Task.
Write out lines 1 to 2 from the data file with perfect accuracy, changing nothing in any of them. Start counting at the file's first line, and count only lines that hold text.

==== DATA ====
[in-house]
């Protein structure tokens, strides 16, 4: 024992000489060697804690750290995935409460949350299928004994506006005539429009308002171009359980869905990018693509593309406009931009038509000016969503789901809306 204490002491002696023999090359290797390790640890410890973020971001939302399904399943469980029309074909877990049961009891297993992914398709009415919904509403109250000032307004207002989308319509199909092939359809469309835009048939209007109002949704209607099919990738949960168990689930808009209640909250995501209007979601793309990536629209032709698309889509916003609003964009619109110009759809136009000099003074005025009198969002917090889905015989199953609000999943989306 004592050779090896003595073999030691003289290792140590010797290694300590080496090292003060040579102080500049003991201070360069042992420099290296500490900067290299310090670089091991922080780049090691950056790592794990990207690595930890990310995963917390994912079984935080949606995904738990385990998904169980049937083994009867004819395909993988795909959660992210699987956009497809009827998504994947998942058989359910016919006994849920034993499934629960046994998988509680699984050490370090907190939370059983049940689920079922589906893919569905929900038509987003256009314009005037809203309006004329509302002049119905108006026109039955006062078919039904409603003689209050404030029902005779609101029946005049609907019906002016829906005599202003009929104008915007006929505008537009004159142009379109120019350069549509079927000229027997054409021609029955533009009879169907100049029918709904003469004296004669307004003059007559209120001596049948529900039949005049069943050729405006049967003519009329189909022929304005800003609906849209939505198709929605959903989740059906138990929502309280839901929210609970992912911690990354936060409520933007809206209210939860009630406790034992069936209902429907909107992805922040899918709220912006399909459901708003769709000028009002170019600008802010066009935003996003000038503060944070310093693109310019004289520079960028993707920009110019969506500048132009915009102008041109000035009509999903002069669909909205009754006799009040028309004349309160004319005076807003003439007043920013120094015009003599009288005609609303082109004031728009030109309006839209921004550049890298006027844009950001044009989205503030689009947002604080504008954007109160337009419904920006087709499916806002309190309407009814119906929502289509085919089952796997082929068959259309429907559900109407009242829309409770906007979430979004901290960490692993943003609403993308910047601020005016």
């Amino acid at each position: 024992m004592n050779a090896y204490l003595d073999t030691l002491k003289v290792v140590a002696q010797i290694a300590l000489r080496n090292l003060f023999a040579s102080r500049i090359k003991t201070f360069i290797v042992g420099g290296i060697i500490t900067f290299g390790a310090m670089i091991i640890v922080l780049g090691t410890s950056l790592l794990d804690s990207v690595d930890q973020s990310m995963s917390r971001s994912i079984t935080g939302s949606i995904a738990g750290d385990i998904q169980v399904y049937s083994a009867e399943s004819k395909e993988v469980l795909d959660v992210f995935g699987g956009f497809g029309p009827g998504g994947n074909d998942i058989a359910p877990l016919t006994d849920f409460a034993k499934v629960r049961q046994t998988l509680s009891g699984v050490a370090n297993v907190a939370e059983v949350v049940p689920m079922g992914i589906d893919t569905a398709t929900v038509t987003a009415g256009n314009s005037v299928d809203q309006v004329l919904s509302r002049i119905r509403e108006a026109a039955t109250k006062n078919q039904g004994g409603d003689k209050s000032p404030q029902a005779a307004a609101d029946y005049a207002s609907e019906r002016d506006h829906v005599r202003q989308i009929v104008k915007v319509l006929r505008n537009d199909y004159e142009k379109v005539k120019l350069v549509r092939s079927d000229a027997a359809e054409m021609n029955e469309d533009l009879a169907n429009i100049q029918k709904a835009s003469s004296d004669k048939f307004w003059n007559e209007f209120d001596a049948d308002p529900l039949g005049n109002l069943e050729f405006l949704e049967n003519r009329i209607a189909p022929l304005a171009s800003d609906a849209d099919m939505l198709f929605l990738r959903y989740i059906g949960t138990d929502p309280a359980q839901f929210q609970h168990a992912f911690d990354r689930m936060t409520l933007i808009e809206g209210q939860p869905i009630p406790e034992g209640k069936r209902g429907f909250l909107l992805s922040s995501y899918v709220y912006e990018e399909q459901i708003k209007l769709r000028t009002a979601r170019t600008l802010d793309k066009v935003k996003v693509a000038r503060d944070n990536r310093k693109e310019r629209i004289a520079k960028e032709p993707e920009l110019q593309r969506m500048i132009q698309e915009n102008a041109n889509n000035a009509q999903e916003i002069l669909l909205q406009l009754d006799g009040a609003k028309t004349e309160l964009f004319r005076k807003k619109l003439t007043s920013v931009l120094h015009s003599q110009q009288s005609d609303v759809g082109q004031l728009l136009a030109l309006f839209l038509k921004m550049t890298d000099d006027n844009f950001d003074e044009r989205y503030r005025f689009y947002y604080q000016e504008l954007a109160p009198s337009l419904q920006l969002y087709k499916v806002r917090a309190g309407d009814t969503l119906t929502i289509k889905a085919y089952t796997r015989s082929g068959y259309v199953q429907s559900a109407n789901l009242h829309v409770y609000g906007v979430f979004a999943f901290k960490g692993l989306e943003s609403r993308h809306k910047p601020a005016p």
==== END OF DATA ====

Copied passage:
[in-house]
């Protein structure tokens, strides 16, 4: 024992000489060697804690750290995935409460949350299928004994506006005539429009308002171009359980869905990018693509593309406009931009038509000016969503789901809306 204490002491002696023999090359290797390790640890410890973020971001939302399904399943469980029309074909877990049961009891297993992914398709009415919904509403109250000032307004207002989308319509199909092939359809469309835009048939209007109002949704209607099919990738949960168990689930808009209640909250995501209007979601793309990536629209032709698309889509916003609003964009619109110009759809136009000099003074005025009198969002917090889905015989199953609000999943989306 004592050779090896003595073999030691003289290792140590010797290694300590080496090292003060040579102080500049003991201070360069042992420099290296500490900067290299310090670089091991922080780049090691950056790592794990990207690595930890990310995963917390994912079984935080949606995904738990385990998904169980049937083994009867004819395909993988795909959660992210699987956009497809009827998504994947998942058989359910016919006994849920034993499934629960046994998988509680699984050490370090907190939370059983049940689920079922589906893919569905929900038509987003256009314009005037809203309006004329509302002049119905108006026109039955006062078919039904409603003689209050404030029902005779609101029946005049609907019906002016829906005599202003009929104008915007006929505008537009004159142009379109120019350069549509079927000229027997054409021609029955533009009879169907100049029918709904003469004296004669307004003059007559209120001596049948529900039949005049069943050729405006049967003519009329189909022929304005800003609906849209939505198709929605959903989740059906138990929502309280839901929210609970992912911690990354936060409520933007809206209210939860009630406790034992069936209902429907909107992805922040899918709220912006399909459901708003769709000028009002170019600008802010066009935003996003000038503060944070310093693109310019004289520079960028993707920009110019969506500048132009915009102008041109000035009509999903002069669909909205009754006799009040028309004349309160004319005076807003003439007043920013120094015009003599009288005609609303082109004031728009030109309006839209921004550049890298006027844009950001044009989205503030689009947002604080504008954007109160337009419904920006087709499916806002309190309407009814119906929502289509085919089952796997082929068959259309429907559900109407009242829309409770906007979430979004901290960490692993943003609403993308910047601020005016």